Bundy Confesses to Murders of 9 Women; 2 Appeals Fail

From Associated Press

Convicted murderer Theodore Bundy confessed to at least nine killings while his lawyers maneuvered to block his execution scheduled for Tuesday, officials from two Western states said Saturday.

Bundy confessed to killing at least eight young women in western Washington state in 1974, investigator Robert Keppel of the Washington attorney general’s office said.

Bundy also confessed to the 1975 murder of a 26-year-old Vail, Colo., ski shop employee whose body was never found, Vail Police Chief Ken Hughey said.

Bundy, scheduled to die in the electric chair for the kidnap-murder of 12-year-old Kimberly Leach in 1978, has been linked to as many as 36 killings and disappearances of young women in Washington, Colorado, Utah and other Western states.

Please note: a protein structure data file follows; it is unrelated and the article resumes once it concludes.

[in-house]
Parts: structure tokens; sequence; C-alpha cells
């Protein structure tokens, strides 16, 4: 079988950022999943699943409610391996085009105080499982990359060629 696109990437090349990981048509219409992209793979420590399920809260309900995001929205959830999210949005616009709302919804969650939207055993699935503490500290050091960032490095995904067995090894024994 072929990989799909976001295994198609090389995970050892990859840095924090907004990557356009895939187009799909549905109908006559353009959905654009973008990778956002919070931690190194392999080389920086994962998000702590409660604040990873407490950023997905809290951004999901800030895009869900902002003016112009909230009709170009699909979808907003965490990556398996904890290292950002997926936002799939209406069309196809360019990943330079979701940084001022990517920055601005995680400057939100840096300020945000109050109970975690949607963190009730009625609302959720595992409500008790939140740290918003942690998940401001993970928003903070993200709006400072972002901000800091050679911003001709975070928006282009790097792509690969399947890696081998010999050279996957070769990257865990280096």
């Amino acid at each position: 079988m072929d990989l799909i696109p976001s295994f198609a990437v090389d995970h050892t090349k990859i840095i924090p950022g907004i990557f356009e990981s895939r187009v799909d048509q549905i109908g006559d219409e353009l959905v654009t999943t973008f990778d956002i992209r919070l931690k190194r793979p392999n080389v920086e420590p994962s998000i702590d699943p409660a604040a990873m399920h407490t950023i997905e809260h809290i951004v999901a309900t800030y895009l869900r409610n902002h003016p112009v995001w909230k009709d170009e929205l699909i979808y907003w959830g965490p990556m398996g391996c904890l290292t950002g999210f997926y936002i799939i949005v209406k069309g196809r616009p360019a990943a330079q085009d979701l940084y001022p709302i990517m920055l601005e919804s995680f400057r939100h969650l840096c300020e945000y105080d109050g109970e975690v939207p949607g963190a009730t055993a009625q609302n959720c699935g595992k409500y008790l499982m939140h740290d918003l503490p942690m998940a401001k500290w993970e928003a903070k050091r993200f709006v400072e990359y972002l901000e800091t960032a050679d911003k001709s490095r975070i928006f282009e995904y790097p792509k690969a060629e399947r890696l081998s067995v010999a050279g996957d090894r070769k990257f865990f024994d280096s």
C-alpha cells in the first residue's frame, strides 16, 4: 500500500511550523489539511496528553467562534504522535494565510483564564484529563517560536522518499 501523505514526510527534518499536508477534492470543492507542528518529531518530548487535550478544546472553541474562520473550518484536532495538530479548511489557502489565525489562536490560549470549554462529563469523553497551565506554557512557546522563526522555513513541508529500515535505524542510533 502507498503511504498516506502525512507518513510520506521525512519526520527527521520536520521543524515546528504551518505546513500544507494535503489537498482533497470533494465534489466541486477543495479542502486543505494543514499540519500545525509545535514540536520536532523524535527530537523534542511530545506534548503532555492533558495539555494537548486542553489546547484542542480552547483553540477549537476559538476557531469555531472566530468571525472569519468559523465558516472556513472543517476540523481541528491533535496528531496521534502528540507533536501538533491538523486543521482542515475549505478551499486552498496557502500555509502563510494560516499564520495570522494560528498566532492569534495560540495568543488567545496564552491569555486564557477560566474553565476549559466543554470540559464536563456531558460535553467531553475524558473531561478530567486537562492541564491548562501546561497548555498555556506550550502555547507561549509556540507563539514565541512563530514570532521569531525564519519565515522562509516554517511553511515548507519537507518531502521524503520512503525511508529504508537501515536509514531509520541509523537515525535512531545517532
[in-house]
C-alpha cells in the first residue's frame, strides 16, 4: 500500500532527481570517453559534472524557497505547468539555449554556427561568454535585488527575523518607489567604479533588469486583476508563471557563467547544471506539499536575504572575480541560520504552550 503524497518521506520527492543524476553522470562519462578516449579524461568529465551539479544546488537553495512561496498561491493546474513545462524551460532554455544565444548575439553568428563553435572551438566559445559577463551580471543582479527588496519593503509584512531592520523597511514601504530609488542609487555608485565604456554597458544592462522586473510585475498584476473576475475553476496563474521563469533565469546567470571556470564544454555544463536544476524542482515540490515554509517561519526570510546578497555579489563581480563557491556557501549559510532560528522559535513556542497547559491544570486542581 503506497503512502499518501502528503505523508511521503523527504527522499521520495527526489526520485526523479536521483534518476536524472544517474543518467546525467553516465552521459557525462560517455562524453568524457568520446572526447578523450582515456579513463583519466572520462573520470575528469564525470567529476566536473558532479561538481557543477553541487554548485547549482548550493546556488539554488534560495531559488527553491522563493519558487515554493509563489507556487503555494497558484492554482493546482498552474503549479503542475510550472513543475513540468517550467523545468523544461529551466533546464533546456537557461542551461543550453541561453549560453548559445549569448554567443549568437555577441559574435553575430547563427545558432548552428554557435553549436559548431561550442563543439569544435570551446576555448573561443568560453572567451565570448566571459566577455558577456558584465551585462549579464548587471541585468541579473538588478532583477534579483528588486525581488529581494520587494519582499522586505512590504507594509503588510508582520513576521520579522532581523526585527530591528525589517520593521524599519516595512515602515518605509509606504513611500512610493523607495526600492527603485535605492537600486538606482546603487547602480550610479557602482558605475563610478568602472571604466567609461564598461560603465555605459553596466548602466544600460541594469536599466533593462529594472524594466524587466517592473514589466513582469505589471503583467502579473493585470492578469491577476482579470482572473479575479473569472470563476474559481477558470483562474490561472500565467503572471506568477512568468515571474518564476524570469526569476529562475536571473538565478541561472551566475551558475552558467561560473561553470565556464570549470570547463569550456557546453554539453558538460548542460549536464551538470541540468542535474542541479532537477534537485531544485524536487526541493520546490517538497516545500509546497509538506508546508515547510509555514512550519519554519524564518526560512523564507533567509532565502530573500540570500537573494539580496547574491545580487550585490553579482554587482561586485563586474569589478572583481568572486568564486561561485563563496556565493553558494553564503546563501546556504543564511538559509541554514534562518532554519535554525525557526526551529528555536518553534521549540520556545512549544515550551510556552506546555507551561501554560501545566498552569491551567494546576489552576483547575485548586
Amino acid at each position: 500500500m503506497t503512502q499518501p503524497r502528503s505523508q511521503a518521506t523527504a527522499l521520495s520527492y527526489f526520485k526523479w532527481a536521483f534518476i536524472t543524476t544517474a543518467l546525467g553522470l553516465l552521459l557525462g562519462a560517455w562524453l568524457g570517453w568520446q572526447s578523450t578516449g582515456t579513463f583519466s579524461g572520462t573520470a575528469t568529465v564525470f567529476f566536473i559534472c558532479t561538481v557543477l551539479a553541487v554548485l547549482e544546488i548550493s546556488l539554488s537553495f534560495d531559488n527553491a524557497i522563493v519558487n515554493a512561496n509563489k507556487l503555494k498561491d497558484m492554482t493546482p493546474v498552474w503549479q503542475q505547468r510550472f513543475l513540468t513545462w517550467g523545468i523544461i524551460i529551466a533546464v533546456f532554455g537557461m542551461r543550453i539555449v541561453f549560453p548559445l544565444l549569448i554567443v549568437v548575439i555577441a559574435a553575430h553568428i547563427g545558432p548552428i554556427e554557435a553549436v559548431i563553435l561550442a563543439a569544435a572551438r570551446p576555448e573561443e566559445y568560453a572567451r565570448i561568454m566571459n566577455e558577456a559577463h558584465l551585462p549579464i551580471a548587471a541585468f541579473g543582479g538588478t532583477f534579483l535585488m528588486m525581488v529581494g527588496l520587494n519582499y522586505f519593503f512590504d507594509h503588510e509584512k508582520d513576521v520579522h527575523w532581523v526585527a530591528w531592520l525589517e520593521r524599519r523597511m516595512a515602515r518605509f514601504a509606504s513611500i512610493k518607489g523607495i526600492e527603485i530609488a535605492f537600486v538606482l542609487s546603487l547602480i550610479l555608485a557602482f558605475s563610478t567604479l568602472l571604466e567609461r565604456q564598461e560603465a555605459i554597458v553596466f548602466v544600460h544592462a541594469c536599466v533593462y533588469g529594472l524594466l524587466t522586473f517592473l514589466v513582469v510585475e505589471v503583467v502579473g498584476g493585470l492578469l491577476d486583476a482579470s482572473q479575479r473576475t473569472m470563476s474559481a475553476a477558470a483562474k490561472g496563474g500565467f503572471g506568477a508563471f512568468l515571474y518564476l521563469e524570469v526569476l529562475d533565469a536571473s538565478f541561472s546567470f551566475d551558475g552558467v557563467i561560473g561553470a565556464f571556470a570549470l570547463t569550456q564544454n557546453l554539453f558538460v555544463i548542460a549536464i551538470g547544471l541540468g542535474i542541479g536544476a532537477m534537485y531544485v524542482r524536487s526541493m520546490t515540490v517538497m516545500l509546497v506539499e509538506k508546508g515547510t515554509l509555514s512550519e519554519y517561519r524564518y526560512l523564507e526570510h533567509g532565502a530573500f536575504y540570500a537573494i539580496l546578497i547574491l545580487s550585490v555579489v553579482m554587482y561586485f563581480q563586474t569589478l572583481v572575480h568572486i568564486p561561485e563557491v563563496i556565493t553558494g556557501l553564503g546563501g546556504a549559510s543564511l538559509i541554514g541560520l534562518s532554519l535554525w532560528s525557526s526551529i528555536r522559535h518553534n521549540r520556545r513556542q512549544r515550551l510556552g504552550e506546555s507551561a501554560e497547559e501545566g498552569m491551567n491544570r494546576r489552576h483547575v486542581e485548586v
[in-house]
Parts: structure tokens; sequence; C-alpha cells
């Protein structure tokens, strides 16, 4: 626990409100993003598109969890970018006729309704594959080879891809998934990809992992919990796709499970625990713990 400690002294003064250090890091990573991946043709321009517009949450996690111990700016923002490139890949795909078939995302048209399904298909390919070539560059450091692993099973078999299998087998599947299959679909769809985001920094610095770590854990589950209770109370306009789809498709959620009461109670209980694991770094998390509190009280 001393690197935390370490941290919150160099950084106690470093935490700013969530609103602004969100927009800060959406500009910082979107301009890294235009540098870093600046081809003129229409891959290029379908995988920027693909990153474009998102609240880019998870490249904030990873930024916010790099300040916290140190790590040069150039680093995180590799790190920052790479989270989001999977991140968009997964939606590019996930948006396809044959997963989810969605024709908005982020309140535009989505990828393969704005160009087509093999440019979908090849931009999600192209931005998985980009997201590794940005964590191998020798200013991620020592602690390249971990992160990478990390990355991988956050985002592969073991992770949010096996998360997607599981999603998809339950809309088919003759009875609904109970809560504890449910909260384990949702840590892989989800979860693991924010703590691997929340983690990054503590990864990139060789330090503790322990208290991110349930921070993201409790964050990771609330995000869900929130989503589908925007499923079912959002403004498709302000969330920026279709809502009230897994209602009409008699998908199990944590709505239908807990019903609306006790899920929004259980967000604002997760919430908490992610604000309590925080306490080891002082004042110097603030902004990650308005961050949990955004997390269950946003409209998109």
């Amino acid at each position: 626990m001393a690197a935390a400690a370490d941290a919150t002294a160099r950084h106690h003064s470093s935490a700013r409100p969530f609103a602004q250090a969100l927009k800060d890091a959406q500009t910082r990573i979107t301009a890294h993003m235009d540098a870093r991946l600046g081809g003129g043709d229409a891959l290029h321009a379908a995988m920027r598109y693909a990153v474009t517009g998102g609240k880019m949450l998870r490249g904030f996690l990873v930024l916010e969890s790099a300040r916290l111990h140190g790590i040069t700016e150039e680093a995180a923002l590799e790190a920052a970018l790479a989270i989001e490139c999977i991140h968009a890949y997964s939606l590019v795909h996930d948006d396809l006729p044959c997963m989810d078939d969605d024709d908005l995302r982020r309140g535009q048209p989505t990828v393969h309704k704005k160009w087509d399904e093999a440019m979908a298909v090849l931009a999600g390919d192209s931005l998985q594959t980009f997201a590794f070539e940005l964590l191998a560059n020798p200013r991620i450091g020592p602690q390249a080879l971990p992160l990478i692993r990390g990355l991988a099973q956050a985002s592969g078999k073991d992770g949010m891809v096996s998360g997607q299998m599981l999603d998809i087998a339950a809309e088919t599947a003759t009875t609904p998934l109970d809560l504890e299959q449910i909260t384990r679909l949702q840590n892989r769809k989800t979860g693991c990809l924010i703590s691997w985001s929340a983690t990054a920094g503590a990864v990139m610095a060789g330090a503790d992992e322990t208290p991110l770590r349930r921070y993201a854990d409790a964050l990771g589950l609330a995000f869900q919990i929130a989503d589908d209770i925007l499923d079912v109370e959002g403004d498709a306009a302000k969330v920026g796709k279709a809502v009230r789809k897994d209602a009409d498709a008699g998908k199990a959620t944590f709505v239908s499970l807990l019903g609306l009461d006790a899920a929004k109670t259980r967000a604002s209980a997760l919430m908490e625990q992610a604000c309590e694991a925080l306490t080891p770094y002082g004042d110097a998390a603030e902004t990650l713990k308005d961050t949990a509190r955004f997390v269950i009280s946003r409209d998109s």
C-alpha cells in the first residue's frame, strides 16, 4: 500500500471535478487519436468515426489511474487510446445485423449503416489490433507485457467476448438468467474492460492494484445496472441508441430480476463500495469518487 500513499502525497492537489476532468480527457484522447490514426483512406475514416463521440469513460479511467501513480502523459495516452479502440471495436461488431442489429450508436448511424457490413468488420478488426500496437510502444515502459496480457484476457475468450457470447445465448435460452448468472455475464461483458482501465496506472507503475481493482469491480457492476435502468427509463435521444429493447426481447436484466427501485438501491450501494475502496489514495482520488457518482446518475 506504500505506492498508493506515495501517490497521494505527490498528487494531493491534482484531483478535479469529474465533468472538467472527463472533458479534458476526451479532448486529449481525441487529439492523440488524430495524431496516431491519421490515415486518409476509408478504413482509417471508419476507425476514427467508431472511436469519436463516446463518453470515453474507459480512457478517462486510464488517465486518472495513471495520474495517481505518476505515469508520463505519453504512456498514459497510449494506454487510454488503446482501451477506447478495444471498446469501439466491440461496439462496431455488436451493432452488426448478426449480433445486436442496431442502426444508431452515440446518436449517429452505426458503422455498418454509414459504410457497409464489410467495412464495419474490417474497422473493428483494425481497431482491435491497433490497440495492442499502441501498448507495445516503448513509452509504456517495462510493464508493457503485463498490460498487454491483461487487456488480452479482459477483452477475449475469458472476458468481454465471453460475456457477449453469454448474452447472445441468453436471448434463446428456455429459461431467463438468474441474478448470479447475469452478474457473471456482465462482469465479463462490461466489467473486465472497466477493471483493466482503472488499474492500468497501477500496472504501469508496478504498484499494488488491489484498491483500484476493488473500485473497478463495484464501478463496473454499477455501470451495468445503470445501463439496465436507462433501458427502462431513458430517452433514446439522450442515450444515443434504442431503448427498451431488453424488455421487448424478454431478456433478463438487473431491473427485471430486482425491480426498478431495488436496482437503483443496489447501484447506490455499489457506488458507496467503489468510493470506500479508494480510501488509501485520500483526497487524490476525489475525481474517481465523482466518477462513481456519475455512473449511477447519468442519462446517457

The 42-year-old law school dropout was visited Saturday by officials from several Western states, and more interviews were scheduled for today, said Paul Decker, assistant warden at Florida State Prison in Starke.

Bundy’s lawyers lost two more bids for a stay of execution Saturday. U.S. District Judge G. Kendall Sharp denied a request for a stay in the morning. A three-judge panel of the U.S. 11th Circuit Court of Appeals in Atlanta denied Bundy’s appeal in a telephone conference Saturday afternoon without addressing any of the legal issues, court clerk Matt Davidson said.